How is global media reporting on the climate crisis?

In a recent study, media experts found that domestic socio-economic and political factors such as national income and press freedom influence how local media portray the climate crisis. In reporting a global phenomenon, how have journalists brought home the story of climate change?

Climate change is a crisis that crosses borders, but until recently the global media has struggled to effectively report on a phenomenon that touches virtually every corner of the world.

However, despite growing media attention by major news outlets, climate journalism remains highly localised, with domestic factors shaping how journalists across the world tell the story of climate change.

According to a recent study by researchers in the United States and Vietnam, media coverage of climate change differs from country to country and is strongly influenced by the politics and development levels of individual countries.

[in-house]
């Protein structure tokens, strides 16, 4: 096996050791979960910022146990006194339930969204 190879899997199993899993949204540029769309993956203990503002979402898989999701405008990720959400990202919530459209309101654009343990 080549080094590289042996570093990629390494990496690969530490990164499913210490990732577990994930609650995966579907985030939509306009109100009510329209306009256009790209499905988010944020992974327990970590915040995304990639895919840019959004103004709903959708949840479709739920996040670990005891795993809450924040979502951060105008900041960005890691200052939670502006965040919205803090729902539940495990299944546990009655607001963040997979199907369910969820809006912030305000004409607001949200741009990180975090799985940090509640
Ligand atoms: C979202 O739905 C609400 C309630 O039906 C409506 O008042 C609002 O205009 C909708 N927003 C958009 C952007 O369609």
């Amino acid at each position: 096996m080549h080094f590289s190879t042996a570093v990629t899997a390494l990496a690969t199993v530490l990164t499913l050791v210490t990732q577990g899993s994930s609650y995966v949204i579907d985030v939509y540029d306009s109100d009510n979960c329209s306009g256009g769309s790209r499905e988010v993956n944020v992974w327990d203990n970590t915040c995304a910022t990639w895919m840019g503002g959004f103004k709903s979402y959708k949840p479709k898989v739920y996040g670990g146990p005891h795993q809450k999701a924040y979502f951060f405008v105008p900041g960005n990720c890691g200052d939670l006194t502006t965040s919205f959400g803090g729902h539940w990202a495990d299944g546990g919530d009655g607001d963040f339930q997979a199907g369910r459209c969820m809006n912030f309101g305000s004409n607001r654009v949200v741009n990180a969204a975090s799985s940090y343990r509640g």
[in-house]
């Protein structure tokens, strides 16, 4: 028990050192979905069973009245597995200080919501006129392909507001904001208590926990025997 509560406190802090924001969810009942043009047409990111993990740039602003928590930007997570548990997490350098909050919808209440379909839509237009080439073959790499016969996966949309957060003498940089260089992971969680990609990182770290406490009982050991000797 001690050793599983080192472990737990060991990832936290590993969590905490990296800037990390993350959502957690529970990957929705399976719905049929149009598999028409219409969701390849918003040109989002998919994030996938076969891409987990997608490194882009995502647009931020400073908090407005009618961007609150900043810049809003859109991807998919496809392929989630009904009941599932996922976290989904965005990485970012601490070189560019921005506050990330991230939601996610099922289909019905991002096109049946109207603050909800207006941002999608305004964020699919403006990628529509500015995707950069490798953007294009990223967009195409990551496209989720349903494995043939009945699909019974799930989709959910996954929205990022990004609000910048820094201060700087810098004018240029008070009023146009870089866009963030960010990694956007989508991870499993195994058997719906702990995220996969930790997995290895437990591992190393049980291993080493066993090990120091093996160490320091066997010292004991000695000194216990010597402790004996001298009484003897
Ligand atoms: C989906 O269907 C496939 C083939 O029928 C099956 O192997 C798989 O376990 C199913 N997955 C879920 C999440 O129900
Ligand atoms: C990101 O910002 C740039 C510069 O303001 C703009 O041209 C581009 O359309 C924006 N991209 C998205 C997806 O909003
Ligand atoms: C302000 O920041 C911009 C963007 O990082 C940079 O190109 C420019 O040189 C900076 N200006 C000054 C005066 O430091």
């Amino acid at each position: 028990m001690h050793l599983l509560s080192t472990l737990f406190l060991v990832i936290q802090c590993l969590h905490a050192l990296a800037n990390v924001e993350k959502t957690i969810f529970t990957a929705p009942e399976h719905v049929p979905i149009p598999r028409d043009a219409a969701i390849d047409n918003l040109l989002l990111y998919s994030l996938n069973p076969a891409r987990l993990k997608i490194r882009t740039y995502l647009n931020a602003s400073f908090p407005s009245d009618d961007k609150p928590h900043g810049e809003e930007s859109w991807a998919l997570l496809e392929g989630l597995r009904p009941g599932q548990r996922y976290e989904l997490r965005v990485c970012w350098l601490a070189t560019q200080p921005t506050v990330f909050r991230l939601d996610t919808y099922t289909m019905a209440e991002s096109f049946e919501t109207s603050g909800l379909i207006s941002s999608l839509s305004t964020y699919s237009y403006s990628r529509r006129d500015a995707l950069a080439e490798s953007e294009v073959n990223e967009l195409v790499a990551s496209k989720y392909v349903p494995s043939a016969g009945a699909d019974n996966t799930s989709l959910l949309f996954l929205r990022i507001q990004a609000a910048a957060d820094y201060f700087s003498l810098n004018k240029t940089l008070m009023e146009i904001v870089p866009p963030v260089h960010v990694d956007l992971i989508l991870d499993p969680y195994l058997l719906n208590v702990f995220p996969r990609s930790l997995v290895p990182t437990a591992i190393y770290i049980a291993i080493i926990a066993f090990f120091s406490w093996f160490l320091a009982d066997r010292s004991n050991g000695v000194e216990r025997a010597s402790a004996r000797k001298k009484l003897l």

One of its key findings revealed that richer countries framed climate change as more of a political issue that affects policymaking, national security and government elections. Articles in these countries also focused more on scientific research and evidence of climate change.

Domestic politics and scientific evidence were two of the seven different ways climate change was framed in 37,000 articles that were published across 45 countries from 2011 to 2015. The other contexts in which the climate crisis was reported were: international relations, economic impact, social progress, natural impact and energy. 

Using a tailored computer algorithm to scan articles published in four languages—English, French, Portuguese and Spanish—researchers looked at how factors such as emission levels, climate vulnerability, press freedom and Gross Domestic Product (GDP), shaped how the local press portrayed climate change.